“If they’re happy where they’re at, they’re not going to try to get out,” she said.

Using an electrified wire mounted inside a woven wire fence, Milligan trains the piglets not to challenge fencing.

“Most pigs don’t have a reverse gear,” so their instinct is to run forward, which would make them run past a single strand of electric fence, Milligan said. The second layer of fence holds them back.

Pasture is a mainstay of the pigs’ diet, though she also feeds 1 to 2 pounds of grain per day, a mix of nongenetically modified crops sold by Lancaster Ag. The feed is 12 to 15 percent protein.

The pigs finish at 120 pounds in 12 to 18 months. If the pigs are grown longer, they start to put on more fat, Milligan said.

The meat is naturally a little fattier than the average pork, but KuneKune lard is tasty, and the cuts are well marbled, she said.

Milligan and Hurrell have bred the meat pigs to be long, and they prefer to harvest their finished pigs in the fall to avoid overwintering. “We like our pigs to be on pasture,” Milligan said.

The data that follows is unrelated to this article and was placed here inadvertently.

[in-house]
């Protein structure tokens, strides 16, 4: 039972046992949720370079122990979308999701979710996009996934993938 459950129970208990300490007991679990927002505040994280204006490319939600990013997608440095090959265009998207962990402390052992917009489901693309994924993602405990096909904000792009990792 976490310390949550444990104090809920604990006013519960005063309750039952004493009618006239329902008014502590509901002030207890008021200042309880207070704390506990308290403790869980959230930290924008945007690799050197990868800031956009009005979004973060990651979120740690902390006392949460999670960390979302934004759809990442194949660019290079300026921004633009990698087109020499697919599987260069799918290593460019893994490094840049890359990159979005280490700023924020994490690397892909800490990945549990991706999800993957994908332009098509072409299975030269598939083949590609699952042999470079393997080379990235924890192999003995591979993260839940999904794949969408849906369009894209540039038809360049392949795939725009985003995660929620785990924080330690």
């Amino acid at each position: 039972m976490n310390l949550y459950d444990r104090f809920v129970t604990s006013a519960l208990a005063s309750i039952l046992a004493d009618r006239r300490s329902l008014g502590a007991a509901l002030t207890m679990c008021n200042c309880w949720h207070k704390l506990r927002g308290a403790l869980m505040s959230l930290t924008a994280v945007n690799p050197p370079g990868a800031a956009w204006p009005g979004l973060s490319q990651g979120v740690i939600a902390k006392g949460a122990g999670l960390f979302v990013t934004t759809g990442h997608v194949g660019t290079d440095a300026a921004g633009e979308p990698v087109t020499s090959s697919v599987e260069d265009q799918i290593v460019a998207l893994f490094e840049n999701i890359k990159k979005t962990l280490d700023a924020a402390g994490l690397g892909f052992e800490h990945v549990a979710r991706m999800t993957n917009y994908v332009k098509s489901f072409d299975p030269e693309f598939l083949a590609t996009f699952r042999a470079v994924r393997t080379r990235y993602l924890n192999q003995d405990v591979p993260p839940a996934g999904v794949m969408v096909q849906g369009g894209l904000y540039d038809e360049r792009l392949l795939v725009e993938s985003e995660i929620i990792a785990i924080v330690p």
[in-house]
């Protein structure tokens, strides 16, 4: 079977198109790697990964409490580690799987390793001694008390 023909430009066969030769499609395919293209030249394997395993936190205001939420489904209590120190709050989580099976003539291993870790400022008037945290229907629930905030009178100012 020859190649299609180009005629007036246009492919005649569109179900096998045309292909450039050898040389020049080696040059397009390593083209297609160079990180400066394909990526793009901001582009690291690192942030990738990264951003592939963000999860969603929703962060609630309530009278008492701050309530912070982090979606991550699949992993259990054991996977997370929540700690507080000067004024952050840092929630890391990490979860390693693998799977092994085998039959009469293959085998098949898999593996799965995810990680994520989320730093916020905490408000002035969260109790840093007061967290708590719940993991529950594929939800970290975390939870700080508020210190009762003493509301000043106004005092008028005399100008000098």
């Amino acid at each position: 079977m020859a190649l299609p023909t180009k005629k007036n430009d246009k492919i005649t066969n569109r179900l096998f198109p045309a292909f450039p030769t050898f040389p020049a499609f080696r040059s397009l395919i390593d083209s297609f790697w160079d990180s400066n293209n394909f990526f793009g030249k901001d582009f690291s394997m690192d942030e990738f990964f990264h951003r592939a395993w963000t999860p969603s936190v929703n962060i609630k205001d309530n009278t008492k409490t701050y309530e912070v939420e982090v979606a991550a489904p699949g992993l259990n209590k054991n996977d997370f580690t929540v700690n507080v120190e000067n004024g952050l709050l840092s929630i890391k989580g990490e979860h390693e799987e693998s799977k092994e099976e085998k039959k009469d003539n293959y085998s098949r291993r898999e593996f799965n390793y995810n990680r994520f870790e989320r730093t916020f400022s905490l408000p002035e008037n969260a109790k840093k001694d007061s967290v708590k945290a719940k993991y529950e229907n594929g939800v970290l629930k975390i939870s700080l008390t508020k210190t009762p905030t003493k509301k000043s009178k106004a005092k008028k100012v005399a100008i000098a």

All of the boars chosen for meat use are castrated within a week of birth to prevent the meat from getting an off taste called boar taint.

Milligan likes a show pig to have strong, stout legs, the traditional dish face and a frame that rides low to the ground.

Milligan and Hurrell try to breed at the end of the summer to get litters between January and March. They try to get the pigs on pasture as soon as possible and can often run them outside from March to November.

Over the winter, they are fed vegetables, alfalfa hay, timothy hay and meadow grasses.

Sows typically have six to eight piglets in a litter and rarely need help farrowing, Milligan said.

KuneKunes do well in any climate, but they do need a building or portable hut for shelter. In the winter, “they sleep really huddled together” and stay warm, Milligan said.

In the summer, the pigs like to cool off in mud wallows. “Every few days they get a complete car wash” from their humans to clean off the dried mud, Milligan said.

Raising KuneKunes is an exercise in conservation.

By the 1970s, only 50 purebred KuneKunes were thought to exist in New Zealand.